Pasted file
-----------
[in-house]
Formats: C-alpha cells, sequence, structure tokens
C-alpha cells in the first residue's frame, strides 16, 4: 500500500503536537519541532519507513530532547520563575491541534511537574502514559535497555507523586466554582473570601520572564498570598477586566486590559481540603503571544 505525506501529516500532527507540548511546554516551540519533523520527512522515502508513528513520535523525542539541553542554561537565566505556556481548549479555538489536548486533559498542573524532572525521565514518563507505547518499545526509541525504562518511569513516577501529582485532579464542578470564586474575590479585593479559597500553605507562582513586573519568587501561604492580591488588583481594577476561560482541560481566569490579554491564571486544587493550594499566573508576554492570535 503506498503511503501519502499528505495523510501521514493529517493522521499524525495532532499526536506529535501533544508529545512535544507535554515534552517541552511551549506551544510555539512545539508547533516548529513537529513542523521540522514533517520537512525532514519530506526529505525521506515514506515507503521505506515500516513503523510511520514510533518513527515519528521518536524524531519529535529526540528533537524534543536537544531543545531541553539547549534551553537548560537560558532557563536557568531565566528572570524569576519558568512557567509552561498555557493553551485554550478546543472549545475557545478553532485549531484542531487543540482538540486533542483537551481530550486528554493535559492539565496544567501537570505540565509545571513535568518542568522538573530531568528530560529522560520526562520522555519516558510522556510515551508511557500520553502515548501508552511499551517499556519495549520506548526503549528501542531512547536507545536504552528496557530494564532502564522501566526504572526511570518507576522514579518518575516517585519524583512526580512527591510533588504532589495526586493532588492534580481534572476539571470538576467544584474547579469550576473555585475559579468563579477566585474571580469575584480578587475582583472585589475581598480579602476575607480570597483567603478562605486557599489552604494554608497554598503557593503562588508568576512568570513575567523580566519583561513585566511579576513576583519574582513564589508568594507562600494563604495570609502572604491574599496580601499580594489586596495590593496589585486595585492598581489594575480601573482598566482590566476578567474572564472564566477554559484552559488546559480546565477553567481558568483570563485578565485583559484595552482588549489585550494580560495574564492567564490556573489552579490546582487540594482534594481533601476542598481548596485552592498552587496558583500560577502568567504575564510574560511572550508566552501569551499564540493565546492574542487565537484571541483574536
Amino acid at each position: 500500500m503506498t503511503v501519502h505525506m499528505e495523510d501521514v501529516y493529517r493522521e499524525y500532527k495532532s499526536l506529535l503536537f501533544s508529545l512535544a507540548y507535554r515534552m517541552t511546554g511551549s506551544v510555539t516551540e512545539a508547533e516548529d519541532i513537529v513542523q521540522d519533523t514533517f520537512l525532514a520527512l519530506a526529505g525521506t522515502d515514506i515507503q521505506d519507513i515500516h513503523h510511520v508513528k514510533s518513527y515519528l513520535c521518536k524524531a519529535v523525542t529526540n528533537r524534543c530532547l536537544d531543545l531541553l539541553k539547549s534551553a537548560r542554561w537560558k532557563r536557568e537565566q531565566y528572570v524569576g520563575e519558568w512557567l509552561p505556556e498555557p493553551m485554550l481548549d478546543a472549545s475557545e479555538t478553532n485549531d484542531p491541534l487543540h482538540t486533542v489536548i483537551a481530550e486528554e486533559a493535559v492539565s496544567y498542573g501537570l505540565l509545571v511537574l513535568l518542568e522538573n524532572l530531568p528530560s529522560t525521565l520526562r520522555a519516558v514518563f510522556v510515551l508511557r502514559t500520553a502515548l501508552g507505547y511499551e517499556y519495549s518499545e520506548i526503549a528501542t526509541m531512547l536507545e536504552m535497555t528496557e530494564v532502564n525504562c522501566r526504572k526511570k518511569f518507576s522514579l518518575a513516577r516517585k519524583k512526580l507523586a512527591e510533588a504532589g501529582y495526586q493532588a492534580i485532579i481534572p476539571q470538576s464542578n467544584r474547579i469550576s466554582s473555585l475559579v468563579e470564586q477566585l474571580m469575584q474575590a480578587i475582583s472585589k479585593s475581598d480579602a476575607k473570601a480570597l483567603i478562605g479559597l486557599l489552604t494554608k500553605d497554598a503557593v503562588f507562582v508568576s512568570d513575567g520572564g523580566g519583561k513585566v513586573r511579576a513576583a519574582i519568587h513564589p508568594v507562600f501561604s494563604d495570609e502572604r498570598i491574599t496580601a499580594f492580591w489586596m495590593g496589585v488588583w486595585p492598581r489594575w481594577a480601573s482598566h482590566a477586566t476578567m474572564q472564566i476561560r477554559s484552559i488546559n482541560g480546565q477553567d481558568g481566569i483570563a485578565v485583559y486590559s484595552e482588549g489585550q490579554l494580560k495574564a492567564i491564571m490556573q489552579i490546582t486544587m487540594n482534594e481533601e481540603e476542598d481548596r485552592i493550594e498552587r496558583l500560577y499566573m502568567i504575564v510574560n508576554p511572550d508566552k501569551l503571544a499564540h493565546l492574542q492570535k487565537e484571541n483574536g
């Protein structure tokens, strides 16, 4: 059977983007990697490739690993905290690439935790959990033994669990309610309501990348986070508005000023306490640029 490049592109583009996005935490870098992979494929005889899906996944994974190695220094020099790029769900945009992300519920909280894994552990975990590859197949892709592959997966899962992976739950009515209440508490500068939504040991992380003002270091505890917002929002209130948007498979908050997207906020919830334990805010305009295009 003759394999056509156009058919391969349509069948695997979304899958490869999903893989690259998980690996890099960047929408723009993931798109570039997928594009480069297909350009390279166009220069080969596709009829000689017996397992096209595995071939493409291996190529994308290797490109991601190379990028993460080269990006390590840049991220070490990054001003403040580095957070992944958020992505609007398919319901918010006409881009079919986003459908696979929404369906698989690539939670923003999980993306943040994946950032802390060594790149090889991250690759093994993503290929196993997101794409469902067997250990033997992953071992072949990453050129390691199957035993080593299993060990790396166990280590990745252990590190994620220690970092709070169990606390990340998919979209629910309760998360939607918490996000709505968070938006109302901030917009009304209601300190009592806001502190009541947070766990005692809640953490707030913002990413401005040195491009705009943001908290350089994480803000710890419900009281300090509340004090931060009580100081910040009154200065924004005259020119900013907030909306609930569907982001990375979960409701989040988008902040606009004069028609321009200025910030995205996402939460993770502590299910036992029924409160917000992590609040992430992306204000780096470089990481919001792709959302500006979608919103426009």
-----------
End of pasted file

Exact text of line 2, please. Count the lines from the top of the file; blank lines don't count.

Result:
Formats: C-alpha cells, sequence, structure tokens